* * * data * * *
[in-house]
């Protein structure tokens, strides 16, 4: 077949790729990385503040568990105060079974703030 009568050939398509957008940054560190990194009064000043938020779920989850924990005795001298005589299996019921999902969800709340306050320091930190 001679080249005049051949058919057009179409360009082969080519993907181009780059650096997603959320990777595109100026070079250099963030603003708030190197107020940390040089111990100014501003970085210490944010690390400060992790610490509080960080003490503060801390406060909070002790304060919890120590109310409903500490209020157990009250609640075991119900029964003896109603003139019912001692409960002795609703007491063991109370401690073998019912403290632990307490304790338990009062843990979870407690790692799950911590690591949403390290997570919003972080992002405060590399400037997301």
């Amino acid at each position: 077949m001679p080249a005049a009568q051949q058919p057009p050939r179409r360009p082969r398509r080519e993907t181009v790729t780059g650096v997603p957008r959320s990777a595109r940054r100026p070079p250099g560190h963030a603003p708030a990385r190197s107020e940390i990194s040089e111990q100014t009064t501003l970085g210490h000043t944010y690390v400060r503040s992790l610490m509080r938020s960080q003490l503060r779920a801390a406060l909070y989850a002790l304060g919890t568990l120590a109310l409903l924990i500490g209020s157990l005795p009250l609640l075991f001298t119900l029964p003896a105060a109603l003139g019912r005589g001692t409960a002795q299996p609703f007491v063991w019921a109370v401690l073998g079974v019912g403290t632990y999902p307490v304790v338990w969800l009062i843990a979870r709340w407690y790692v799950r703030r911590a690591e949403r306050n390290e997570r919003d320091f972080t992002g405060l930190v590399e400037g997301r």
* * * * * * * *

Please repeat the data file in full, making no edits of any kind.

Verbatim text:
[in-house]
């Protein structure tokens, strides 16, 4: 077949790729990385503040568990105060079974703030 009568050939398509957008940054560190990194009064000043938020779920989850924990005795001298005589299996019921999902969800709340306050320091930190 001679080249005049051949058919057009179409360009082969080519993907181009780059650096997603959320990777595109100026070079250099963030603003708030190197107020940390040089111990100014501003970085210490944010690390400060992790610490509080960080003490503060801390406060909070002790304060919890120590109310409903500490209020157990009250609640075991119900029964003896109603003139019912001692409960002795609703007491063991109370401690073998019912403290632990307490304790338990009062843990979870407690790692799950911590690591949403390290997570919003972080992002405060590399400037997301």
């Amino acid at each position: 077949m001679p080249a005049a009568q051949q058919p057009p050939r179409r360009p082969r398509r080519e993907t181009v790729t780059g650096v997603p957008r959320s990777a595109r940054r100026p070079p250099g560190h963030a603003p708030a990385r190197s107020e940390i990194s040089e111990q100014t009064t501003l970085g210490h000043t944010y690390v400060r503040s992790l610490m509080r938020s960080q003490l503060r779920a801390a406060l909070y989850a002790l304060g919890t568990l120590a109310l409903l924990i500490g209020s157990l005795p009250l609640l075991f001298t119900l029964p003896a105060a109603l003139g019912r005589g001692t409960a002795q299996p609703f007491v063991w019921a109370v401690l073998g079974v019912g403290t632990y999902p307490v304790v338990w969800l009062i843990a979870r709340w407690y790692v799950r703030r911590a690591e949403r306050n390290e997570r919003d320091f972080t992002g405060l930190v590399e400037g997301r």